Using simulations of Molecular Dynamics, we investigated the role of surfactant molecules to be used as agents to capture molecules on solid surfaces, either to remove alkane molecules from a graphite surface or to absorb CO2 in a zeolite. Removal of alkanes from graphite plates simulations on three different surfactants, Cocamidopropyl betaine (CAPB), N-dodecyl-N.N-dimethyl-3-ammonio-1-propane-sulfonate (SB3-12), Sodium dodecyl sulfate (SDS), and their mixtures at different compositions were carried out. The study was conducted with different concentrations of decane on the surface and in all cases the alkane molecules were adsorbed on the solid surface in a layer structure, two or three layers, suggested by the density profiles. Surfactants promoted the formation of an additional decane layer, indicating gas separation or removal from the graphite surface. It is shown that mixtures seem to be the best way to remove the alkanes from the surface.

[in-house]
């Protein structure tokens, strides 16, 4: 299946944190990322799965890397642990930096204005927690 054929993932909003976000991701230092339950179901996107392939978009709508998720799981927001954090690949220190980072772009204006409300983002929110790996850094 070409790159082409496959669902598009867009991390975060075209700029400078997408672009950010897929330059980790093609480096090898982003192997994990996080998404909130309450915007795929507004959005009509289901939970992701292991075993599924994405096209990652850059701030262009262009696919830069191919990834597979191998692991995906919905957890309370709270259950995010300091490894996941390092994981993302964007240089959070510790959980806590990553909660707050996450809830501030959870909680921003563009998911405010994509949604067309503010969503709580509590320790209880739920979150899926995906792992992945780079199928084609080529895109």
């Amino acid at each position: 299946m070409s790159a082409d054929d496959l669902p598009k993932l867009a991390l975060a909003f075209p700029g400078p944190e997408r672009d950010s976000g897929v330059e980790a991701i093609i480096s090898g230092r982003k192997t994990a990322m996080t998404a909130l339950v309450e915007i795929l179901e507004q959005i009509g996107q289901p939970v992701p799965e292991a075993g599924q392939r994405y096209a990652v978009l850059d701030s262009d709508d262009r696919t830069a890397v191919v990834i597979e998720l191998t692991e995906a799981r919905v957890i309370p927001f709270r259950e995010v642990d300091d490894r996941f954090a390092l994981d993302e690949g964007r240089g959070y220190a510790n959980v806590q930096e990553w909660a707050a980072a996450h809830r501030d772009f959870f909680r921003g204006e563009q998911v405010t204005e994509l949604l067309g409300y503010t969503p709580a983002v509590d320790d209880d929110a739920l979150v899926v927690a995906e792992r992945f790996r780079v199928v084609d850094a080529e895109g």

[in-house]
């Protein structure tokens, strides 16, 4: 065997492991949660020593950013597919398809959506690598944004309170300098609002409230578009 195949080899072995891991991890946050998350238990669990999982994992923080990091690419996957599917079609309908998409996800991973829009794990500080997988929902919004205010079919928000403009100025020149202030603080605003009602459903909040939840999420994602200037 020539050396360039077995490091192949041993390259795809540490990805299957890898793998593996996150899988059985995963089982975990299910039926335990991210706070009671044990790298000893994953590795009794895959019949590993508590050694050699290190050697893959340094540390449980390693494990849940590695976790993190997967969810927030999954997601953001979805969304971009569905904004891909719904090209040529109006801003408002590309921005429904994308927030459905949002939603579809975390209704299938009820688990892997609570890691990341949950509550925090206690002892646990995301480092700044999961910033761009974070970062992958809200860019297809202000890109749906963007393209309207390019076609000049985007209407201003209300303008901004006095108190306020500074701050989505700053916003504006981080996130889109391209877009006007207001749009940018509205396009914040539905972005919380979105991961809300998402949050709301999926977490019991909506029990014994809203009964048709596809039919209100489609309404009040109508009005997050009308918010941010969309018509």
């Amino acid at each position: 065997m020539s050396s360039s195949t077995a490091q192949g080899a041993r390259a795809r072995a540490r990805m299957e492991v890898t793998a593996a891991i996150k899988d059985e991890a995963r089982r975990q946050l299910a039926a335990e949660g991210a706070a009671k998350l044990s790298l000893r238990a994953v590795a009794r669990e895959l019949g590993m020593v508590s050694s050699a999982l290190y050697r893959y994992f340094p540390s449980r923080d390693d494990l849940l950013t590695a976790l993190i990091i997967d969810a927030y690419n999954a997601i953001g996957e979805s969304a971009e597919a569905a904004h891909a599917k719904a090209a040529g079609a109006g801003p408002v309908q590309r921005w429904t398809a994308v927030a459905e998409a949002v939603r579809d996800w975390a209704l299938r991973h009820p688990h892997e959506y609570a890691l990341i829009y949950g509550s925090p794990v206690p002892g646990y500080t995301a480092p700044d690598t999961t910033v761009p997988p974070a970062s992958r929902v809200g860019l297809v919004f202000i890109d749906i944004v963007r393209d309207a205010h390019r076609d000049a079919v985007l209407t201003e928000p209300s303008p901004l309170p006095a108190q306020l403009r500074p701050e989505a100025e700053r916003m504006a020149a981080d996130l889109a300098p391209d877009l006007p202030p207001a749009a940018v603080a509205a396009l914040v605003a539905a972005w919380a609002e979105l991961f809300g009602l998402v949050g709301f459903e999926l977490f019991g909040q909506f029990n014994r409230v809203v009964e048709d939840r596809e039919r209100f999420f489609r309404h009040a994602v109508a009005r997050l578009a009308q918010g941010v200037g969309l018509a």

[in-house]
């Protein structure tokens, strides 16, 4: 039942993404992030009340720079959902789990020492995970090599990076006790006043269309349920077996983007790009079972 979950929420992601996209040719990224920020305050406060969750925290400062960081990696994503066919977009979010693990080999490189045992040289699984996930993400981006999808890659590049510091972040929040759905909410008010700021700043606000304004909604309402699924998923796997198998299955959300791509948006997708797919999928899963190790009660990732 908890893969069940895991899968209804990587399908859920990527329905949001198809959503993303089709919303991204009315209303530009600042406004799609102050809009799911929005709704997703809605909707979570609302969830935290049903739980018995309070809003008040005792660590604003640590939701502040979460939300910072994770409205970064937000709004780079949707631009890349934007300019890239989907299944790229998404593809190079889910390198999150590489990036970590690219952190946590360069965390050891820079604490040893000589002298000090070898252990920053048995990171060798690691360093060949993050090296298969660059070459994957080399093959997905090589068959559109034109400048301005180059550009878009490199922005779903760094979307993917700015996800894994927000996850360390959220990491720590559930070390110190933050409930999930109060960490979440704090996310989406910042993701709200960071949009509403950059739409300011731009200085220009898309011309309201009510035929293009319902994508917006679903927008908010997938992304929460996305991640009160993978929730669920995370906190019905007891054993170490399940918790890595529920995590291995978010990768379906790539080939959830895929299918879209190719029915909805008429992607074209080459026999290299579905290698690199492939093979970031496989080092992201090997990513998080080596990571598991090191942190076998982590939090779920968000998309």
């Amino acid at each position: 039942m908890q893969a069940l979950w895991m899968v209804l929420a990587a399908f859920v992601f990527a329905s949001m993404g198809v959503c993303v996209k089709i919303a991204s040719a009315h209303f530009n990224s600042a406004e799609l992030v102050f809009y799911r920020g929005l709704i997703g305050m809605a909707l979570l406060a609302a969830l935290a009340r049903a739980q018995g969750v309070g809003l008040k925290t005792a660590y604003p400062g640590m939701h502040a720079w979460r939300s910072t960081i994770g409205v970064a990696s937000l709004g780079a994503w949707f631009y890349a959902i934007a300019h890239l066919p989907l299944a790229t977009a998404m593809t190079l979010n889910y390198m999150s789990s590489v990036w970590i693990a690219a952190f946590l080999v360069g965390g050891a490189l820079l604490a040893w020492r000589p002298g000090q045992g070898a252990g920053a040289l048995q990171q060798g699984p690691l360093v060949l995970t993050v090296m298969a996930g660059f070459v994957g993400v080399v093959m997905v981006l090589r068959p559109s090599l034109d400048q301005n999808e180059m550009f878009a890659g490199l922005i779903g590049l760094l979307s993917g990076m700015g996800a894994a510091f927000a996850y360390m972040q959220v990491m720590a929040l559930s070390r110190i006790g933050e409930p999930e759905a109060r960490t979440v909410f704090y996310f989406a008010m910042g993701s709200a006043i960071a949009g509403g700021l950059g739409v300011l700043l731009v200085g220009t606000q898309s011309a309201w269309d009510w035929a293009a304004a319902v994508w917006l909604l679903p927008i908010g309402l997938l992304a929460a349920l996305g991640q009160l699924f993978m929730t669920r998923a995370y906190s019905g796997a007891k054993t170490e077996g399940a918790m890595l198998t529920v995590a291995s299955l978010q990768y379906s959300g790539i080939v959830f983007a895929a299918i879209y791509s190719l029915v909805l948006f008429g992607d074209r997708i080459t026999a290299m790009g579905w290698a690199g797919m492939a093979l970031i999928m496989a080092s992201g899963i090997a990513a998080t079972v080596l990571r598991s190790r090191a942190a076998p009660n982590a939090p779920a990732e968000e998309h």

Studies of CO2 capture in a zeolite structure were also conducted with and without SDS surfactants on the solid surface. A new force field for CO2 was proposed which reproduced better some thermodynamic properties. Simulations at different SDS and CO2 concentrations were carried out and it was observed that the best gas adsorption occurs for low CO2 concentration with a few surfactants on the surface. Moreover adsorption was mainly conducted from the free ions in the zeolite as indicated by the pair correlation functions. Acknowledgments: DGAPA-Mexico grant IN102017, DGTIC-UNAM grant LANCAD-UNAM-DGTIC-238